Mentoring is considered to be one of the most valuable tools for employees in enhancing their competencies and making career decisions. It is a nurturing process in which a more skilled or experienced
person serves as a role model and involves teaching, encouraging and counseling a less experienced person to promote professional and personal development.
The best way to understand the importance of the qualities of an effective mentor is to look at the role of workplace mentors. They interact with their protégés in a wide range of activities.
In many ways, mentoring is a fairly intuitive process. Some of these activities happen quite naturally as the mentor-protégé relationship develops and matures.
- Mentors assess the strengths, developmental needs and personalities of their protégés. They use their skills to adapt the mentoring process to the individual.
- Mentors clarify expectations. They help their protégés decide what they want and need from the relationship.
- Mentors also understand that mentoring is a mutual process — it involves two-way learning experiences. Mentors can learn as much from the relationship as their protégés. They too must decide what they want to take away from the process.
- Mentors help their protégés to focus on clear and attainable goals. These goals can be either professional or personal, or both. They can range from mastering a simple task to solving a relationship problem.
- Mentors share their knowledge and experience. They are willing to give and receive feedback, and to assist their protégés in refining and correcting behaviours. They share their knowledge and skills by guiding, teaching, coaching and modelling. However, they encourage their protégés to find their own path.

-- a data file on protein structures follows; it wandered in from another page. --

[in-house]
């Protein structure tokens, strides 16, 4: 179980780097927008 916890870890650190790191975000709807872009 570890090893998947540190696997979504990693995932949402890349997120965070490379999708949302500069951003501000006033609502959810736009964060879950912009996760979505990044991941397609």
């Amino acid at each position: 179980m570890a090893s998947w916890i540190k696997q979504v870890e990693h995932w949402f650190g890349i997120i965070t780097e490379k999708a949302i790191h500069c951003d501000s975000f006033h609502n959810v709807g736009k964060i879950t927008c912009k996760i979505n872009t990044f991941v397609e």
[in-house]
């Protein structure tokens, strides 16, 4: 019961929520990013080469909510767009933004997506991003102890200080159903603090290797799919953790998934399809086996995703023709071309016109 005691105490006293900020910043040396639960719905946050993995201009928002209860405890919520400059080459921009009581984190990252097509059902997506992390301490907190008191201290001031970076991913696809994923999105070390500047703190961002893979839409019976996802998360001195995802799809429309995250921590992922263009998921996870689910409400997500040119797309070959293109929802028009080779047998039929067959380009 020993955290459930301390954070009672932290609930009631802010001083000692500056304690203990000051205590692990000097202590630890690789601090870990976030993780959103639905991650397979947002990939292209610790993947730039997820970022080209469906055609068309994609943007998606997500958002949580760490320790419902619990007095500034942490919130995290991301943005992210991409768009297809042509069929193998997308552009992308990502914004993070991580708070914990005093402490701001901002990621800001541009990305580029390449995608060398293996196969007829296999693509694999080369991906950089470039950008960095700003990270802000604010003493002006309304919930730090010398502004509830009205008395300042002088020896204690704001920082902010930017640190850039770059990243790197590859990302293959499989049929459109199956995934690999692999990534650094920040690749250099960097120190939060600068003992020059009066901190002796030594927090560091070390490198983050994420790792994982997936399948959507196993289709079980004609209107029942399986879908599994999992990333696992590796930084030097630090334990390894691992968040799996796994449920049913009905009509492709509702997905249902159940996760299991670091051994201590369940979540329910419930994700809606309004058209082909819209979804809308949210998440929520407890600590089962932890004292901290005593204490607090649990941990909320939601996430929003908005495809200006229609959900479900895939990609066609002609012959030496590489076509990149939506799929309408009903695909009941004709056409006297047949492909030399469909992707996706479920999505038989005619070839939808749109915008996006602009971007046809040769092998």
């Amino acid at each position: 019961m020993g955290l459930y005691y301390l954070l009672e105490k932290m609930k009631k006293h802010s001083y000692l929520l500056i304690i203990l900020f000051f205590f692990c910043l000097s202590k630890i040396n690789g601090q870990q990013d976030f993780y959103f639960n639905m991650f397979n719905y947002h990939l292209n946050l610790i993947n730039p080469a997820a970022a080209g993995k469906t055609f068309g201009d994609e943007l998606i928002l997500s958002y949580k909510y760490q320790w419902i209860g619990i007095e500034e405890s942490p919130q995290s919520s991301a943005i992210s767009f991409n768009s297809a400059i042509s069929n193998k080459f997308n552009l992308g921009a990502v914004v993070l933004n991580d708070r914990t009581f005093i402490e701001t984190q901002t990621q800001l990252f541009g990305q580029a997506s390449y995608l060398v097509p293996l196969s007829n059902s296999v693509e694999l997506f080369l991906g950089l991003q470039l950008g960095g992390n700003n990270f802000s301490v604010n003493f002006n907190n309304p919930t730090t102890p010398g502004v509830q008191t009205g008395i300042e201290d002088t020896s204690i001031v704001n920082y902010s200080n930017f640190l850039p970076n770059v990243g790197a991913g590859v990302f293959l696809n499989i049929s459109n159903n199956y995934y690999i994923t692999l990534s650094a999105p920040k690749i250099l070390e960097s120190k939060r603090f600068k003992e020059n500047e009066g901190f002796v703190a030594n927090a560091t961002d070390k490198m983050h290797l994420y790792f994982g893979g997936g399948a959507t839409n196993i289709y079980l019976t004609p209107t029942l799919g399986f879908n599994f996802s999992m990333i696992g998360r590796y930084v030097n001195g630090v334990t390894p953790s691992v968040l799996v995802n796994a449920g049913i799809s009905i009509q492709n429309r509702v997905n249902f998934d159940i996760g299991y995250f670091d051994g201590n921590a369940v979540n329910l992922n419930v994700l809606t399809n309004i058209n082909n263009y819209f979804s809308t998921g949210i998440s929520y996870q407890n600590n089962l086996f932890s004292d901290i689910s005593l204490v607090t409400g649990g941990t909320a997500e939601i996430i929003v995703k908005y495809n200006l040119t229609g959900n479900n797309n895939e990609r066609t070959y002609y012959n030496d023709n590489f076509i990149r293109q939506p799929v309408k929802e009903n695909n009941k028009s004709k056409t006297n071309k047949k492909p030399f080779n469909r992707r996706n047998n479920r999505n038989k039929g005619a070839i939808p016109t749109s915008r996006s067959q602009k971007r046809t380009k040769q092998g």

- Mentors challenge protégés and provide them with the opportunity to grow.
- Mentors assist protégés to continually set new goals as previous ones are reached. They delegate new duties and responsibilities so that their protégés continue to develop new areas of expertise.
- Mentors facilitate learning opportunities outside of the company. They refer their protégés to other sources that may help in building job knowledge and skills. They introduce their protégés to others who can help them reach their goals. They refer them to bio-economy associations, and introduce them to books and professional journals.
- Mentors stimulate their protégés to engage in reflective thinking about their professional development. They introduce techniques such as journal writing and discussion sessions to help protégés reflect on their own growth and development.
- Mentors commit time and energy to the relationship. They take the building of the learning relationship seriously. They do not, however, take personal responsibility for their protégés’ problems.
HR Microscope November 2014